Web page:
– What do you think of Florida? Are you having trouble adjusting?
Because I have moved around a lot, I can become accustomed to just about any environment quickly. Until last year, I lived in Texas for 31 years. I find Florida to be very beautiful. I feel as if I live on a beautiful island. Bodies of water surround us with the exception of toward the north. I love the palm trees, and I like the weather. The weather is very similar to San Antonio’s. It rained a lot this summer but I am not sure if that is typical or not. I have not yet gone to Disney World or Universal Studios but I definitely look forward to it. I am having the most difficulty in becoming accustomed to the diversity of races and ethnicities. Coming from San Antonio, I am used to a community that is primarily Mexican-American. San Antonio is the largest American city with a Hispanic majority.

Many non-Floridians think that Cubans comprise the largest percentage of the Latino population in every city in Florida. However, to my surprise, in many major cities such as Orlando, the majority of Latinos are Puerto Rican rather than Cuban. I met a Puerto Rican for the first time while attending Texas Tech University. I am very impressed with the large number of Brazilians in Florida. In many cities, Brazilians make up a significant percentage of the population. Portuguese publications are commonplace. Definitely, I would love to work on making Islamic literature in Portuguese readily available. Life here is definitely different than the life I knew while growing up in the Texas Panhandle.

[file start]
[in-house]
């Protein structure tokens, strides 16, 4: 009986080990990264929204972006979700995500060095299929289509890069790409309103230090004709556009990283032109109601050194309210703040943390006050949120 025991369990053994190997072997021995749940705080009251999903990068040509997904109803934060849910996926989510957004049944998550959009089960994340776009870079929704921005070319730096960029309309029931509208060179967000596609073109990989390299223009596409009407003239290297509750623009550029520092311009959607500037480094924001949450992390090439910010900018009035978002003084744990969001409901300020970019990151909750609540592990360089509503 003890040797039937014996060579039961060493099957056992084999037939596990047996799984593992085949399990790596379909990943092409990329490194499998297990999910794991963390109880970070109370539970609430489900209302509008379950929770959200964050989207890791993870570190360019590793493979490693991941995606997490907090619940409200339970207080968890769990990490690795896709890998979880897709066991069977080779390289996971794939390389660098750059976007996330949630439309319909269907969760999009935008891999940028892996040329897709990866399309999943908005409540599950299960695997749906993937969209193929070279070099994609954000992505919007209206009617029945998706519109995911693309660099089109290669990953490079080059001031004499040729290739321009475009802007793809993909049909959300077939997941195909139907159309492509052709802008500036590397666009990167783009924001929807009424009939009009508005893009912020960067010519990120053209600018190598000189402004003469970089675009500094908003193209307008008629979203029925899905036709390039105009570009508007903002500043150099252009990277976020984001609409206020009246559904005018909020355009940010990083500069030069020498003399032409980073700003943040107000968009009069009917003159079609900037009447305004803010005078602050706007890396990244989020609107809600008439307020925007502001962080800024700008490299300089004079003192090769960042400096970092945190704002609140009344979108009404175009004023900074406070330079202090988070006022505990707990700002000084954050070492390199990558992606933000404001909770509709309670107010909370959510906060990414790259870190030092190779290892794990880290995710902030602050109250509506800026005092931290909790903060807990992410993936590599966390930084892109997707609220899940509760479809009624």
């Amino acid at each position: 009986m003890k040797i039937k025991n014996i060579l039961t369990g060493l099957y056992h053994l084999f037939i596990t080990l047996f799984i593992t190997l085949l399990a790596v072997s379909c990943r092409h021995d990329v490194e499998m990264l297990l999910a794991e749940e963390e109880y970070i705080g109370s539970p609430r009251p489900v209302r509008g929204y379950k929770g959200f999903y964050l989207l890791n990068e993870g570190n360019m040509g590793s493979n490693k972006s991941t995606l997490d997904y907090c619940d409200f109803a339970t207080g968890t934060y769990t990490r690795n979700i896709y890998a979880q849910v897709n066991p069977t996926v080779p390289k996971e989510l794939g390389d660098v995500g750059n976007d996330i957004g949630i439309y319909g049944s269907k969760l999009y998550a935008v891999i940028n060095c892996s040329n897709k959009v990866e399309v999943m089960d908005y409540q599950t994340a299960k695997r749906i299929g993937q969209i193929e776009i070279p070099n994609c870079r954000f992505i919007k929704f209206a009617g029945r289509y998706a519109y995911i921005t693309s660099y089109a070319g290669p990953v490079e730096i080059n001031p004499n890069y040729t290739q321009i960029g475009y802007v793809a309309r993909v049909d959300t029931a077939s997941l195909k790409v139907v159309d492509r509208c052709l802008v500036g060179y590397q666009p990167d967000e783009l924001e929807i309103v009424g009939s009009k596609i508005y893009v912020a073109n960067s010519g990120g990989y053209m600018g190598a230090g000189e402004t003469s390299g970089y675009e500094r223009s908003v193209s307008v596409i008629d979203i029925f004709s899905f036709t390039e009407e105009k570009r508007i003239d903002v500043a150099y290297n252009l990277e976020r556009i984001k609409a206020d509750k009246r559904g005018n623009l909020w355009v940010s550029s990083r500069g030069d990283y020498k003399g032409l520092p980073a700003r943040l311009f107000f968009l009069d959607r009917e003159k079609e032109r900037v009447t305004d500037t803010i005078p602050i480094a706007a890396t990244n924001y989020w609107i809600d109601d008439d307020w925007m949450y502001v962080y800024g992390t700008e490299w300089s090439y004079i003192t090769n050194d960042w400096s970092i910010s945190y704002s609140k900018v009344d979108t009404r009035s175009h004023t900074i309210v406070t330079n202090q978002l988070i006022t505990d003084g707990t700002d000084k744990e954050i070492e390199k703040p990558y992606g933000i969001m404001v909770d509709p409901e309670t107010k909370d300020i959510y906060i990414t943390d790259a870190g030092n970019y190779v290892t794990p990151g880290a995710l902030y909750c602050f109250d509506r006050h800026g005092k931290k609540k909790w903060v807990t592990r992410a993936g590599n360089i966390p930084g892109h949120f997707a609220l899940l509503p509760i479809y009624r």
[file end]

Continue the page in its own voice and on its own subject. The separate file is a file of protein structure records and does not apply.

– How has being a husband and daddy affected your dawah?
I have an entirely different perspective on life. I think it comes from my new responsibilities, which include many new hopes and fears. Married life is much different than the single life. My wife is Albanian-Brazilian. I was not even sure where Albania was when I first met my wife. My wife is a symbol of the diversity in this world. On any given day, we will say words and phrases from five different languages. My son is Mexican, Albanian, and Brazilian. Our son, whom we call Juanito, is one in a million. Like many Americans, I am concerned about the possible negative effects of popular culture on my child’s future.